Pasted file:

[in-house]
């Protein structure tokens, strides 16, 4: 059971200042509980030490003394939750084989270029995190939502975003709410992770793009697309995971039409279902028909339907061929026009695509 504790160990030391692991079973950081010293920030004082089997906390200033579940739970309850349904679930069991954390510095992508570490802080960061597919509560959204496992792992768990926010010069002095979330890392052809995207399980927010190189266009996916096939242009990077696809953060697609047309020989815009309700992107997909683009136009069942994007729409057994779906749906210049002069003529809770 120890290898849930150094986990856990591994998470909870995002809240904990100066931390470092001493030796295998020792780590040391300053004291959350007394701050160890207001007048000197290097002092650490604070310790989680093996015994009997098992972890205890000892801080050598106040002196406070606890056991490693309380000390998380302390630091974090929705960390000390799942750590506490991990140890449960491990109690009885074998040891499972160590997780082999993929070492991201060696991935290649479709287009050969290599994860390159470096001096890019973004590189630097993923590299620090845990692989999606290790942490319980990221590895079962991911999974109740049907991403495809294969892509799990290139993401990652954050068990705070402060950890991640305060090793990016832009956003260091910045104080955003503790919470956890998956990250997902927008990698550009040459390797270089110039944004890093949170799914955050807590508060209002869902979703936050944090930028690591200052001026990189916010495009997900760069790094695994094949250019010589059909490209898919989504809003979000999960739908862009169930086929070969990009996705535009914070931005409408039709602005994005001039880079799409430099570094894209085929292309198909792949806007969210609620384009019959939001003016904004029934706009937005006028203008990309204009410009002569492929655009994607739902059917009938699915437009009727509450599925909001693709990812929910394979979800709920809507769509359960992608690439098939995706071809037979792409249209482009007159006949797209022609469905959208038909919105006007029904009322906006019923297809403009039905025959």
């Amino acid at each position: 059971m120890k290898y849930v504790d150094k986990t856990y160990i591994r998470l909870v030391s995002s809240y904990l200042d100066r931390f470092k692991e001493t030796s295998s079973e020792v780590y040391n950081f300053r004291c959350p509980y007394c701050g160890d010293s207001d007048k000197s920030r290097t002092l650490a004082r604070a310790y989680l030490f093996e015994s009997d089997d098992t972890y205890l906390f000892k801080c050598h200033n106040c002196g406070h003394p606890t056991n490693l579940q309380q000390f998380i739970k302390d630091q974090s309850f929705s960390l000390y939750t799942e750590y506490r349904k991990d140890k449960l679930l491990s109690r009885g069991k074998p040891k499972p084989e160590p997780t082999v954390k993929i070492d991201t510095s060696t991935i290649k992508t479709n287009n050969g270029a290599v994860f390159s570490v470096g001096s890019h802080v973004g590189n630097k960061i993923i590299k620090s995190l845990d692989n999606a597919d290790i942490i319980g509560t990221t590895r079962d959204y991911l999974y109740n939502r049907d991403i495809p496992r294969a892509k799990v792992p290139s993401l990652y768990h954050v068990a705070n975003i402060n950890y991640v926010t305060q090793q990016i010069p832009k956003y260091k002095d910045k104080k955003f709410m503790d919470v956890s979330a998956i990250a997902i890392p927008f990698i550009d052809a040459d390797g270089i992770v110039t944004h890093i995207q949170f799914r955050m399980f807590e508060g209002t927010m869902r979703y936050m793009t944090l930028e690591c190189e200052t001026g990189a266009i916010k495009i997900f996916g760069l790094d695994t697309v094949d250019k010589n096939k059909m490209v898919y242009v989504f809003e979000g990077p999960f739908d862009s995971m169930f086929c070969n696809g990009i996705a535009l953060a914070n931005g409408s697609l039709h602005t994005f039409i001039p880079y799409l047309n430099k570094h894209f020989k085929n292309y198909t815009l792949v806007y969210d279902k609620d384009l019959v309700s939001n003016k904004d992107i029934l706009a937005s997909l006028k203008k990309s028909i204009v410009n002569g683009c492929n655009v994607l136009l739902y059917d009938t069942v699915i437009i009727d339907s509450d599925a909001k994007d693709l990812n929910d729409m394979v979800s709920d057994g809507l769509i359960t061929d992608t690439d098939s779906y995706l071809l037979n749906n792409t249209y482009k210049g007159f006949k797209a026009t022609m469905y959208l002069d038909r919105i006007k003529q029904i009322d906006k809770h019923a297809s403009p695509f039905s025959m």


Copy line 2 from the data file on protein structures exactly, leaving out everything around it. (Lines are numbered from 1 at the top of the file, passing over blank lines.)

């Protein structure tokens, strides 16, 4: 059971200042509980030490003394939750084989270029995190939502975003709410992770793009697309995971039409279902028909339907061929026009695509 504790160990030391692991079973950081010293920030004082089997906390200033579940739970309850349904679930069991954390510095992508570490802080960061597919509560959204496992792992768990926010010069002095979330890392052809995207399980927010190189266009996916096939242009990077696809953060697609047309020989815009309700992107997909683009136009069942994007729409057994779906749906210049002069003529809770 120890290898849930150094986990856990591994998470909870995002809240904990100066931390470092001493030796295998020792780590040391300053004291959350007394701050160890207001007048000197290097002092650490604070310790989680093996015994009997098992972890205890000892801080050598106040002196406070606890056991490693309380000390998380302390630091974090929705960390000390799942750590506490991990140890449960491990109690009885074998040891499972160590997780082999993929070492991201060696991935290649479709287009050969290599994860390159470096001096890019973004590189630097993923590299620090845990692989999606290790942490319980990221590895079962991911999974109740049907991403495809294969892509799990290139993401990652954050068990705070402060950890991640305060090793990016832009956003260091910045104080955003503790919470956890998956990250997902927008990698550009040459390797270089110039944004890093949170799914955050807590508060209002869902979703936050944090930028690591200052001026990189916010495009997900760069790094695994094949250019010589059909490209898919989504809003979000999960739908862009169930086929070969990009996705535009914070931005409408039709602005994005001039880079799409430099570094894209085929292309198909792949806007969210609620384009019959939001003016904004029934706009937005006028203008990309204009410009002569492929655009994607739902059917009938699915437009009727509450599925909001693709990812929910394979979800709920809507769509359960992608690439098939995706071809037979792409249209482009007159006949797209022609469905959208038909919105006007029904009322906006019923297809403009039905025959």